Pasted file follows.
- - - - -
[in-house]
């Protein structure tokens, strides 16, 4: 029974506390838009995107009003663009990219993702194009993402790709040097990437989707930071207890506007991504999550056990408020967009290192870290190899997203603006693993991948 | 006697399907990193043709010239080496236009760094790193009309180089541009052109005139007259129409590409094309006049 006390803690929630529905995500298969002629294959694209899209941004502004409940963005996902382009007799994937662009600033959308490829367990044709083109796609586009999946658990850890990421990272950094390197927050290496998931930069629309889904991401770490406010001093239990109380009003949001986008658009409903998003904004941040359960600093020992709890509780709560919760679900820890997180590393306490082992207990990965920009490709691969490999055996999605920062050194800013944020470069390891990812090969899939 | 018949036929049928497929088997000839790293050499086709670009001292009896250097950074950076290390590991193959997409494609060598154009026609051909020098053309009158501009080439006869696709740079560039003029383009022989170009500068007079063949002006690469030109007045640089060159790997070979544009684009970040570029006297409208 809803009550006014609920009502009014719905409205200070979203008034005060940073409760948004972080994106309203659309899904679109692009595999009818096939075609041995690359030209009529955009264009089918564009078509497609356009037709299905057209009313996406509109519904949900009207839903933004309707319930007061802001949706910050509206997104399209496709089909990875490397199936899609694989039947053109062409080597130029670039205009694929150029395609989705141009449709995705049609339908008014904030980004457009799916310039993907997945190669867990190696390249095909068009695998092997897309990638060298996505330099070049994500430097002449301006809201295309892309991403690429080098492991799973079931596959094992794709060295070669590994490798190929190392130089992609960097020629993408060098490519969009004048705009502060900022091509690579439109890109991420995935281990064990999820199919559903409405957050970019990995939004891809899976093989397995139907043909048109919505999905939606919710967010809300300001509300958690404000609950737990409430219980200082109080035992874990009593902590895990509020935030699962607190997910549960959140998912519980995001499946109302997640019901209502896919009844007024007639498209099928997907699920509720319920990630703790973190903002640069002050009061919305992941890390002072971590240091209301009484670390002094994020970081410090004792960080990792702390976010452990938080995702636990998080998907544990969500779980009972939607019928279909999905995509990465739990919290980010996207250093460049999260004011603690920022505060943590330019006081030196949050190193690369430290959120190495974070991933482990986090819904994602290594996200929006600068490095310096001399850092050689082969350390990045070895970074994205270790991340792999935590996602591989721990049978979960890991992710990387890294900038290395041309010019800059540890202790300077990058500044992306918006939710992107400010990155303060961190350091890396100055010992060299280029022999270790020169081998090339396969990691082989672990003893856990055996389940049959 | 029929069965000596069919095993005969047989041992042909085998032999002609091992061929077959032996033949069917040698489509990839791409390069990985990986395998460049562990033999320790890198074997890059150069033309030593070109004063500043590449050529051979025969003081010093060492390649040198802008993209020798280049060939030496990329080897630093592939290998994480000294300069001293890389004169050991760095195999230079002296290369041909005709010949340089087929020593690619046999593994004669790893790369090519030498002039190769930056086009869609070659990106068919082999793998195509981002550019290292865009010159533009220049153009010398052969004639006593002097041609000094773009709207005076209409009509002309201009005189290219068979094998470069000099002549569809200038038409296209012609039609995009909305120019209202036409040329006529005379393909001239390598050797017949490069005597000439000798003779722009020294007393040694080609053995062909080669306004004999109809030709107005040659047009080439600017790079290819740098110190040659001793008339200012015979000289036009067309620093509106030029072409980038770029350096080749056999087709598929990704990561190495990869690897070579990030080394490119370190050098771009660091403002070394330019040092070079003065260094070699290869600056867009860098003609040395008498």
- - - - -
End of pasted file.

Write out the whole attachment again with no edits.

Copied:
[in-house]
């Protein structure tokens, strides 16, 4: 029974506390838009995107009003663009990219993702194009993402790709040097990437989707930071207890506007991504999550056990408020967009290192870290190899997203603006693993991948 | 006697399907990193043709010239080496236009760094790193009309180089541009052109005139007259129409590409094309006049 006390803690929630529905995500298969002629294959694209899209941004502004409940963005996902382009007799994937662009600033959308490829367990044709083109796609586009999946658990850890990421990272950094390197927050290496998931930069629309889904991401770490406010001093239990109380009003949001986008658009409903998003904004941040359960600093020992709890509780709560919760679900820890997180590393306490082992207990990965920009490709691969490999055996999605920062050194800013944020470069390891990812090969899939 | 018949036929049928497929088997000839790293050499086709670009001292009896250097950074950076290390590991193959997409494609060598154009026609051909020098053309009158501009080439006869696709740079560039003029383009022989170009500068007079063949002006690469030109007045640089060159790997070979544009684009970040570029006297409208 809803009550006014609920009502009014719905409205200070979203008034005060940073409760948004972080994106309203659309899904679109692009595999009818096939075609041995690359030209009529955009264009089918564009078509497609356009037709299905057209009313996406509109519904949900009207839903933004309707319930007061802001949706910050509206997104399209496709089909990875490397199936899609694989039947053109062409080597130029670039205009694929150029395609989705141009449709995705049609339908008014904030980004457009799916310039993907997945190669867990190696390249095909068009695998092997897309990638060298996505330099070049994500430097002449301006809201295309892309991403690429080098492991799973079931596959094992794709060295070669590994490798190929190392130089992609960097020629993408060098490519969009004048705009502060900022091509690579439109890109991420995935281990064990999820199919559903409405957050970019990995939004891809899976093989397995139907043909048109919505999905939606919710967010809300300001509300958690404000609950737990409430219980200082109080035992874990009593902590895990509020935030699962607190997910549960959140998912519980995001499946109302997640019901209502896919009844007024007639498209099928997907699920509720319920990630703790973190903002640069002050009061919305992941890390002072971590240091209301009484670390002094994020970081410090004792960080990792702390976010452990938080995702636990998080998907544990969500779980009972939607019928279909999905995509990465739990919290980010996207250093460049999260004011603690920022505060943590330019006081030196949050190193690369430290959120190495974070991933482990986090819904994602290594996200929006600068490095310096001399850092050689082969350390990045070895970074994205270790991340792999935590996602591989721990049978979960890991992710990387890294900038290395041309010019800059540890202790300077990058500044992306918006939710992107400010990155303060961190350091890396100055010992060299280029022999270790020169081998090339396969990691082989672990003893856990055996389940049959 | 029929069965000596069919095993005969047989041992042909085998032999002609091992061929077959032996033949069917040698489509990839791409390069990985990986395998460049562990033999320790890198074997890059150069033309030593070109004063500043590449050529051979025969003081010093060492390649040198802008993209020798280049060939030496990329080897630093592939290998994480000294300069001293890389004169050991760095195999230079002296290369041909005709010949340089087929020593690619046999593994004669790893790369090519030498002039190769930056086009869609070659990106068919082999793998195509981002550019290292865009010159533009220049153009010398052969004639006593002097041609000094773009709207005076209409009509002309201009005189290219068979094998470069000099002549569809200038038409296209012609039609995009909305120019209202036409040329006529005379393909001239390598050797017949490069005597000439000798003779722009020294007393040694080609053995062909080669306004004999109809030709107005040659047009080439600017790079290819740098110190040659001793008339200012015979000289036009067309620093509106030029072409980038770029350096080749056999087709598929990704990561190495990869690897070579990030080394490119370190050098771009660091403002070394330019040092070079003065260094070699290869600056867009860098003609040395008498």